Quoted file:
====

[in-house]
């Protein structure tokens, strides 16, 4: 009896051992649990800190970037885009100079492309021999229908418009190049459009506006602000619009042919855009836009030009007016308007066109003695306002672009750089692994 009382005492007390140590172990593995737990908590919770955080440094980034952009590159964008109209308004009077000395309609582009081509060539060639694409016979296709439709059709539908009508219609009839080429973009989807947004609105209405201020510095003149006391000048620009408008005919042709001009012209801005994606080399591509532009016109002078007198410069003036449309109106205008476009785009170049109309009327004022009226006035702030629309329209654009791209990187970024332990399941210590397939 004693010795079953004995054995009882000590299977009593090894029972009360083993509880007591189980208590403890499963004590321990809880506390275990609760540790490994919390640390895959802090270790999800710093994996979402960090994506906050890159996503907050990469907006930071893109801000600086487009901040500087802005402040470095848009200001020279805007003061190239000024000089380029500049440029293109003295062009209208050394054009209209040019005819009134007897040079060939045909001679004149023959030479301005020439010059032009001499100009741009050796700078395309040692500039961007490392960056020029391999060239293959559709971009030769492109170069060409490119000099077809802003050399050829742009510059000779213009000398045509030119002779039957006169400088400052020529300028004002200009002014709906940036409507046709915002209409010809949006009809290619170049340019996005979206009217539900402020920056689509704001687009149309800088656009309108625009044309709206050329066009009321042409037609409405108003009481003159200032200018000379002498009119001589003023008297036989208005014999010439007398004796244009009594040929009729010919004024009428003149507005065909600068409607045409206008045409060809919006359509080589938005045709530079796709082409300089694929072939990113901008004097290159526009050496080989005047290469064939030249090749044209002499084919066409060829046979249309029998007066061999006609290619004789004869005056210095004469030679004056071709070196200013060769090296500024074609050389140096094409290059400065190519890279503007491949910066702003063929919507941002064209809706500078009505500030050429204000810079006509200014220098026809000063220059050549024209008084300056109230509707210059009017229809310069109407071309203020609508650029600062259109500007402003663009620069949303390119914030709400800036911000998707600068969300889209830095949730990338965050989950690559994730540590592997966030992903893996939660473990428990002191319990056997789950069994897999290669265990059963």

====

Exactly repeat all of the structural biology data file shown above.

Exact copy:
[in-house]
């Protein structure tokens, strides 16, 4: 009896051992649990800190970037885009100079492309021999229908418009190049459009506006602000619009042919855009836009030009007016308007066109003695306002672009750089692994 009382005492007390140590172990593995737990908590919770955080440094980034952009590159964008109209308004009077000395309609582009081509060539060639694409016979296709439709059709539908009508219609009839080429973009989807947004609105209405201020510095003149006391000048620009408008005919042709001009012209801005994606080399591509532009016109002078007198410069003036449309109106205008476009785009170049109309009327004022009226006035702030629309329209654009791209990187970024332990399941210590397939 004693010795079953004995054995009882000590299977009593090894029972009360083993509880007591189980208590403890499963004590321990809880506390275990609760540790490994919390640390895959802090270790999800710093994996979402960090994506906050890159996503907050990469907006930071893109801000600086487009901040500087802005402040470095848009200001020279805007003061190239000024000089380029500049440029293109003295062009209208050394054009209209040019005819009134007897040079060939045909001679004149023959030479301005020439010059032009001499100009741009050796700078395309040692500039961007490392960056020029391999060239293959559709971009030769492109170069060409490119000099077809802003050399050829742009510059000779213009000398045509030119002779039957006169400088400052020529300028004002200009002014709906940036409507046709915002209409010809949006009809290619170049340019996005979206009217539900402020920056689509704001687009149309800088656009309108625009044309709206050329066009009321042409037609409405108003009481003159200032200018000379002498009119001589003023008297036989208005014999010439007398004796244009009594040929009729010919004024009428003149507005065909600068409607045409206008045409060809919006359509080589938005045709530079796709082409300089694929072939990113901008004097290159526009050496080989005047290469064939030249090749044209002499084919066409060829046979249309029998007066061999006609290619004789004869005056210095004469030679004056071709070196200013060769090296500024074609050389140096094409290059400065190519890279503007491949910066702003063929919507941002064209809706500078009505500030050429204000810079006509200014220098026809000063220059050549024209008084300056109230509707210059009017229809310069109407071309203020609508650029600062259109500007402003663009620069949303390119914030709400800036911000998707600068969300889209830095949730990338965050989950690559994730540590592997966030992903893996939660473990428990002191319990056997789950069994897999290669265990059963």